After I learned of the Paris terror attacks, I turned on CNN and left it on and only turned it off when I went to bed with “breaking news” on my mind. I have CNN on now, waiting for the President to address the nation—more breaking news.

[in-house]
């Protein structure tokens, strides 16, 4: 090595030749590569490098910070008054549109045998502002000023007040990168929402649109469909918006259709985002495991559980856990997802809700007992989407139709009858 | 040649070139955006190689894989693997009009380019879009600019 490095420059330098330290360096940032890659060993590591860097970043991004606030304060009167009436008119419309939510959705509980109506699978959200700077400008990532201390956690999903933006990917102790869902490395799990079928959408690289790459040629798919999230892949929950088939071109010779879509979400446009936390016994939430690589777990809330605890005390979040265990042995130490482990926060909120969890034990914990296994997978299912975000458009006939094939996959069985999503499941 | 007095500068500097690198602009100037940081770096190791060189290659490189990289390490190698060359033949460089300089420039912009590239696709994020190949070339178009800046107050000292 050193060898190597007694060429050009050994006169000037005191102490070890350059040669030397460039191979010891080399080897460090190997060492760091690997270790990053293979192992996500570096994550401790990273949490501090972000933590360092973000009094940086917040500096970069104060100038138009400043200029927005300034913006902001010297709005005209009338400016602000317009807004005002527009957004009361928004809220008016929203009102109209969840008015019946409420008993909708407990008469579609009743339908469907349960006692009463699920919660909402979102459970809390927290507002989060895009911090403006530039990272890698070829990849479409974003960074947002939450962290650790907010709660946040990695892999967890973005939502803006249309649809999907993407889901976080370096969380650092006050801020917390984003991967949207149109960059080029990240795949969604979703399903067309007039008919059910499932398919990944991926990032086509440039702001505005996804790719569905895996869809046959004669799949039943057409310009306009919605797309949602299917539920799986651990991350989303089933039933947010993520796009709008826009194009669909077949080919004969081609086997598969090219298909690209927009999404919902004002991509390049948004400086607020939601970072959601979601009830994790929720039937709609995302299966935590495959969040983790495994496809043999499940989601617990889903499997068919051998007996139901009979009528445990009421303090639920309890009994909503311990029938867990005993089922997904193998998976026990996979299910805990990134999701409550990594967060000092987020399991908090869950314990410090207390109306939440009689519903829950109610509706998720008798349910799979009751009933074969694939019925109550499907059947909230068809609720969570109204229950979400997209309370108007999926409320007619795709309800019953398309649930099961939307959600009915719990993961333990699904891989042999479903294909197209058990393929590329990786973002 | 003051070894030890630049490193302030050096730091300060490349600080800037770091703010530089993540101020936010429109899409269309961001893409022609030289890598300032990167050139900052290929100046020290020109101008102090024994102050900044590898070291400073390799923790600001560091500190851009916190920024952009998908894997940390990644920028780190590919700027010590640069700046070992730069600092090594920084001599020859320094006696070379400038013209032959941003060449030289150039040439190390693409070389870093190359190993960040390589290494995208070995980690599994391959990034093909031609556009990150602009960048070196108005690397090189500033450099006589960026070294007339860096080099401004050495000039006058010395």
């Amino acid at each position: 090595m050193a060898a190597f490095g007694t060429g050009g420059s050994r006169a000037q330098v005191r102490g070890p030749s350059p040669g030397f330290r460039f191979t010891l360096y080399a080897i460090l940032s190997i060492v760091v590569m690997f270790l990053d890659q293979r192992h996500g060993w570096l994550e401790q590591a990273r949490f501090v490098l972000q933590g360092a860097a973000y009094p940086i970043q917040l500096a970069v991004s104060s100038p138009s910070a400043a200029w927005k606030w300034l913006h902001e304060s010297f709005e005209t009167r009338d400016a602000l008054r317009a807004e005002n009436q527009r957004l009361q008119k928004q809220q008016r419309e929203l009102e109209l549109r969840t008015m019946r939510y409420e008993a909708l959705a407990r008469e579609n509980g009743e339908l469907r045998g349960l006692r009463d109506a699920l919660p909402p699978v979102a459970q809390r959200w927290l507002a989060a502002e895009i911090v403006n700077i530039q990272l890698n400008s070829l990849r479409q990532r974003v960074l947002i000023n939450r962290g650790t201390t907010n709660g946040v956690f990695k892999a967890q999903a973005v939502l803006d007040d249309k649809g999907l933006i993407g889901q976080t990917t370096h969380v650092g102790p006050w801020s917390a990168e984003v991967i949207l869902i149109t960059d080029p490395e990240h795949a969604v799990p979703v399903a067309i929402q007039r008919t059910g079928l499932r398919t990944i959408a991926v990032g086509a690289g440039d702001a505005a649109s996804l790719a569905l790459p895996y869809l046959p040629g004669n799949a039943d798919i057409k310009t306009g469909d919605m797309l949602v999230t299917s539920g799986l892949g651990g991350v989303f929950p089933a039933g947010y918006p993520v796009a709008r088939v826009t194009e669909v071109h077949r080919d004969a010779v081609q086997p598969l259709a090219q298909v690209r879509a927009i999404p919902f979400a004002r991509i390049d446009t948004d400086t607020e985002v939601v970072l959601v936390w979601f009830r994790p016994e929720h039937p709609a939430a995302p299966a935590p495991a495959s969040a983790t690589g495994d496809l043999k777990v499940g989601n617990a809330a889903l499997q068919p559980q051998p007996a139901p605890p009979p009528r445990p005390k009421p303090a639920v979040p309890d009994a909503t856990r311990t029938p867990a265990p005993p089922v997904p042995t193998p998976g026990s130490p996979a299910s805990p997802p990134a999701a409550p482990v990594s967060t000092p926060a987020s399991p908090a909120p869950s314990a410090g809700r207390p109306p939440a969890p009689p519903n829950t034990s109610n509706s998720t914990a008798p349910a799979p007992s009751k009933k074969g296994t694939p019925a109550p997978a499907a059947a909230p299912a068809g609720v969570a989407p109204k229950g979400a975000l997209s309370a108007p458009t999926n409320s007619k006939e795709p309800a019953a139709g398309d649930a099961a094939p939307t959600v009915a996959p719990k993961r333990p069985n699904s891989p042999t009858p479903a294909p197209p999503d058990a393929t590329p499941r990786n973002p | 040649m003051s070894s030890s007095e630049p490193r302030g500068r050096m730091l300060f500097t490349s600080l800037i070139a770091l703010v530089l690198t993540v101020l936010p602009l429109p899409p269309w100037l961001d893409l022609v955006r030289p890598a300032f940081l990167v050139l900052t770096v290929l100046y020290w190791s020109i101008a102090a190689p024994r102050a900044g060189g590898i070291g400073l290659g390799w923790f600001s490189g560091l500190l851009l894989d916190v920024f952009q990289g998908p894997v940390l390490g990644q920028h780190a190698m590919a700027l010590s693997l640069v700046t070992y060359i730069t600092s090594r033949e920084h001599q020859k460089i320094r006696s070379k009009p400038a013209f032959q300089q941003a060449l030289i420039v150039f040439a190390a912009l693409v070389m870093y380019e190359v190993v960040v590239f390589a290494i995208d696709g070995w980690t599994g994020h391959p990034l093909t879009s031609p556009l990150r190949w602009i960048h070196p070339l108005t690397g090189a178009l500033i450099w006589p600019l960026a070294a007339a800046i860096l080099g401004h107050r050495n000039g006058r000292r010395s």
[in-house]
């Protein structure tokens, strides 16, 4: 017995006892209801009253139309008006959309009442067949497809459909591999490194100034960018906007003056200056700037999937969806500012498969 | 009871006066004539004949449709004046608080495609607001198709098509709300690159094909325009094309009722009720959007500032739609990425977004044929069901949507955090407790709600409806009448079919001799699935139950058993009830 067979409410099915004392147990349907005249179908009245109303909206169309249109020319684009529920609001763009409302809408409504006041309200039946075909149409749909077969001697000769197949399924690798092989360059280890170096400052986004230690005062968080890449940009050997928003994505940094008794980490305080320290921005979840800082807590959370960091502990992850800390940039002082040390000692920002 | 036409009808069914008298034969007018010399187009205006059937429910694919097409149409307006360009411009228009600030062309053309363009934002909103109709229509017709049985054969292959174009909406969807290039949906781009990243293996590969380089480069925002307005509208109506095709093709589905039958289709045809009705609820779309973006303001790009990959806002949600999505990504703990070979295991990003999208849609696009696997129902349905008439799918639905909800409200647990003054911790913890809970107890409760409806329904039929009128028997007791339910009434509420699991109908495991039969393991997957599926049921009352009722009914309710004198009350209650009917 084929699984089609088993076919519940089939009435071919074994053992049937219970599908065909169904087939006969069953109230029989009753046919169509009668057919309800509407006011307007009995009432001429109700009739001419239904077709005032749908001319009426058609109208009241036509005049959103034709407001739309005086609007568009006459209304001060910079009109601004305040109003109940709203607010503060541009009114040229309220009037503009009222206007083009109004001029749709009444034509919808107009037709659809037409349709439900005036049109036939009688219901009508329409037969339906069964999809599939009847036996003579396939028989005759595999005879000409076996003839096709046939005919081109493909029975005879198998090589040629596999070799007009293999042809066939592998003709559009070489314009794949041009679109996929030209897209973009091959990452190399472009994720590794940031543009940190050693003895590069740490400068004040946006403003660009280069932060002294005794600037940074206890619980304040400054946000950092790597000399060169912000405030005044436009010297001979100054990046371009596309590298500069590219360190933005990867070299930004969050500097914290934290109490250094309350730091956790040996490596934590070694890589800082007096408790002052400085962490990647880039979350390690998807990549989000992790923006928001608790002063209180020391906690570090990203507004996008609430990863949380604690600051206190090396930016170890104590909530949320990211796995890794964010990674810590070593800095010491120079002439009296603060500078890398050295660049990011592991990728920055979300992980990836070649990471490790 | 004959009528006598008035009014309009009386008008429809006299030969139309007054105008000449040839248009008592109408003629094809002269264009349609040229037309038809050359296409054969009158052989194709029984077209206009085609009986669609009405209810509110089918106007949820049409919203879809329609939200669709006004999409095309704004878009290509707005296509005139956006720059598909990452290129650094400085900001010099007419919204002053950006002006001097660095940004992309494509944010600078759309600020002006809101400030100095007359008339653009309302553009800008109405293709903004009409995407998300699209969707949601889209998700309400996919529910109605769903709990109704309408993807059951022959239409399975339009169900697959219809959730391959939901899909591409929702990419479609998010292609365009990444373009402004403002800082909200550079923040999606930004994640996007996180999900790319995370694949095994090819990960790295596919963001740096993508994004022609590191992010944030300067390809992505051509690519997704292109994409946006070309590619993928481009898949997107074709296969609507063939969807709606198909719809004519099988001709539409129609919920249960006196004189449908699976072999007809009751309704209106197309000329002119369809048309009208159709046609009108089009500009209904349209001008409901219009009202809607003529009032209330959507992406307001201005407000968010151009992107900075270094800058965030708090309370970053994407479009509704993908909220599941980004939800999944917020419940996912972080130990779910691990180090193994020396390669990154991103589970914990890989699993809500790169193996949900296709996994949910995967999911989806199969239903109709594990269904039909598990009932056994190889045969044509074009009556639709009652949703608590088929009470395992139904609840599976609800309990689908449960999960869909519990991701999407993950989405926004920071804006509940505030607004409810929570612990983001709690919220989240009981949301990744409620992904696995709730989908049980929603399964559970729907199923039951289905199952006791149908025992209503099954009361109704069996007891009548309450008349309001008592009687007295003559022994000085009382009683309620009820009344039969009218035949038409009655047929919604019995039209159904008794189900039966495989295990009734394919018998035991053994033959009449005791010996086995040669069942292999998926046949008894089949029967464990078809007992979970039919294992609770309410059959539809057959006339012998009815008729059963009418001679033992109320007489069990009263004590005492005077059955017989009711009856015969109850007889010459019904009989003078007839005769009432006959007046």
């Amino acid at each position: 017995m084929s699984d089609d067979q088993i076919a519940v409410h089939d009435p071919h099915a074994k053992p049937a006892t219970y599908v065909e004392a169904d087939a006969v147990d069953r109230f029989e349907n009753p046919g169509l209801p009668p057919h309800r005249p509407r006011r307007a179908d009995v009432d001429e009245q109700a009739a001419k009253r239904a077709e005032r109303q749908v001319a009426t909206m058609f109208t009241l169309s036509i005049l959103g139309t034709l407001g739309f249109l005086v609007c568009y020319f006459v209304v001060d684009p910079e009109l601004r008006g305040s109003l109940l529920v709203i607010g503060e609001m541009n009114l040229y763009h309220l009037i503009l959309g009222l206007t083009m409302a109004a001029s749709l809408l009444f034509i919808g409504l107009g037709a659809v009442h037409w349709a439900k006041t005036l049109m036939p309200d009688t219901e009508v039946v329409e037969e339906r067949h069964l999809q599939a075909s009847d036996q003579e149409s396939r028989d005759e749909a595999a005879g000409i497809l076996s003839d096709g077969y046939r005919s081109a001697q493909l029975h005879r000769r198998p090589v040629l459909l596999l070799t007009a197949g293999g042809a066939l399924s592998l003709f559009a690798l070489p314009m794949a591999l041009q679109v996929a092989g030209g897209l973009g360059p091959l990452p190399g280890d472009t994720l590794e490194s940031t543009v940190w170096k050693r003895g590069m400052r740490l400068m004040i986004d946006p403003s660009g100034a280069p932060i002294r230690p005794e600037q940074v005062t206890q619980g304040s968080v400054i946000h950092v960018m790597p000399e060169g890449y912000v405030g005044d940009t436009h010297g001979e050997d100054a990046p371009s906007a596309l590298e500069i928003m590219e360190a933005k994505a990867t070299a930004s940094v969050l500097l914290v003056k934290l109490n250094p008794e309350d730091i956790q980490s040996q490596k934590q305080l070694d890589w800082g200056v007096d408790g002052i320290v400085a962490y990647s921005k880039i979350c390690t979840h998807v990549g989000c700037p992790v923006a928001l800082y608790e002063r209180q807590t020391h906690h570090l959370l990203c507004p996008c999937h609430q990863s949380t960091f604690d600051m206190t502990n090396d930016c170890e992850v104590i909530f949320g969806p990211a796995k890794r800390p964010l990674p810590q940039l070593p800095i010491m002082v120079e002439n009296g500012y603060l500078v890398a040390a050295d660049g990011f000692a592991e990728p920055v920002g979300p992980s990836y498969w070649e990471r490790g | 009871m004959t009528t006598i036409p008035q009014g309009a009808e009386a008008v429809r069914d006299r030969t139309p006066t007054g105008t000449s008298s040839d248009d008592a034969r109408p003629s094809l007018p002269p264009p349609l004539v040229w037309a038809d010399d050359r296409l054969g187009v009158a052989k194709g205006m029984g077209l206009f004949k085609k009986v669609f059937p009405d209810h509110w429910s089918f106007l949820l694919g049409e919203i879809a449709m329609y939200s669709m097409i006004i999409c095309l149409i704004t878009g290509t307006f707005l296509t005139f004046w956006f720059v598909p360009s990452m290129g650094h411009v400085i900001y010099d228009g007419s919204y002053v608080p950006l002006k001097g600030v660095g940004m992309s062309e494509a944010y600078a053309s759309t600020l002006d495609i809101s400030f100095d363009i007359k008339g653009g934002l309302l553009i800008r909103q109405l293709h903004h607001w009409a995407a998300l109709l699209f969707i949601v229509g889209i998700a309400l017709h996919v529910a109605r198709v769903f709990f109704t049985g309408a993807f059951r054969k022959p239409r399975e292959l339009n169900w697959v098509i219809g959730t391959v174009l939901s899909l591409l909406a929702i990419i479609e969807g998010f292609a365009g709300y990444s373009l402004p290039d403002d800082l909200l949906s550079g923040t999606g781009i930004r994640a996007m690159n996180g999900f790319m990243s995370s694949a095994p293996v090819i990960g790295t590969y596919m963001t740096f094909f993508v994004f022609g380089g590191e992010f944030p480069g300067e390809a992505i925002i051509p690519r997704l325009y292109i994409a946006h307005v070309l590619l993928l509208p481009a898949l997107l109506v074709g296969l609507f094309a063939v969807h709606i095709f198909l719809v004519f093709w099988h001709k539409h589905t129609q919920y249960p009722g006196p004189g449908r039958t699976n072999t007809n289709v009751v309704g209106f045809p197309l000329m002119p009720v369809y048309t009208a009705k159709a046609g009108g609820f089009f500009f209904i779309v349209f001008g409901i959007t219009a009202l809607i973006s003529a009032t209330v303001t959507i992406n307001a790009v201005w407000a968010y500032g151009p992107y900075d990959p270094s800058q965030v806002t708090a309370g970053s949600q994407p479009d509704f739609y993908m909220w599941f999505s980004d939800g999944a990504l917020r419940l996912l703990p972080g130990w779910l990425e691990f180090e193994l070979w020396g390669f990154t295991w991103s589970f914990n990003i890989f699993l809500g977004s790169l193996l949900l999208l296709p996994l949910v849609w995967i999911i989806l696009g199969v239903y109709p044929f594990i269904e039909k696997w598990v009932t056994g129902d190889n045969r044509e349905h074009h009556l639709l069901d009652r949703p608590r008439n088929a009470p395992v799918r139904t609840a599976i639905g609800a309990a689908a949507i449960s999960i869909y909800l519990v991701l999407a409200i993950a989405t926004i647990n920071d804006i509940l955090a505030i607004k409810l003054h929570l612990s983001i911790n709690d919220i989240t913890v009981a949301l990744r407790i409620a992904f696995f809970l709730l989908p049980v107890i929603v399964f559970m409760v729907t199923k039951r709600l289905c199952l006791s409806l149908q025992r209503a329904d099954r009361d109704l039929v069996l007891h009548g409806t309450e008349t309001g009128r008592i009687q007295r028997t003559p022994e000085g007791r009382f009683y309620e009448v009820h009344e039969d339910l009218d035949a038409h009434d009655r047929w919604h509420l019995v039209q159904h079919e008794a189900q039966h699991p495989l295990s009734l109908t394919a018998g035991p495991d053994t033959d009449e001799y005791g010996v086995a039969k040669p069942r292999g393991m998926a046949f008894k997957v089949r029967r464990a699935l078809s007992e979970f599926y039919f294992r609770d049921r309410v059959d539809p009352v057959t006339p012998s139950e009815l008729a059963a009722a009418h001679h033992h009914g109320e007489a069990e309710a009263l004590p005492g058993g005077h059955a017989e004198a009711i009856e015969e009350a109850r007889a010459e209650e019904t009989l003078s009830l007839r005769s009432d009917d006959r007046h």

“Breaking News” isn’t balanced—some news is more riveting and devastating than other news although they are all part of the chain that pulls us to watch, learn and form opinions. The lock down in Brussels is, I’m certain, a bigger story than has been presented. Empty streets occupied by heavily armed uniformed police and soldiers are the norm on the TV screen. Part of my viewing life is filled with repeating ten second news clips of police moving in on a suspect, or people placing flowers in public areas lit by candles. CNN newscasters interview experts on terrorism and security in a perpetual cycle. As a former news reporter, I always had a sense that a story was going somewhere, that there would be a conclusion: the senator went to prison, or the drilling company finally found water. But I’m not certain about the end of breaking news on terrorism. World events appear to be cascading out of control, all connected to terrorism. And then there is gun violence in our control…more breaking news.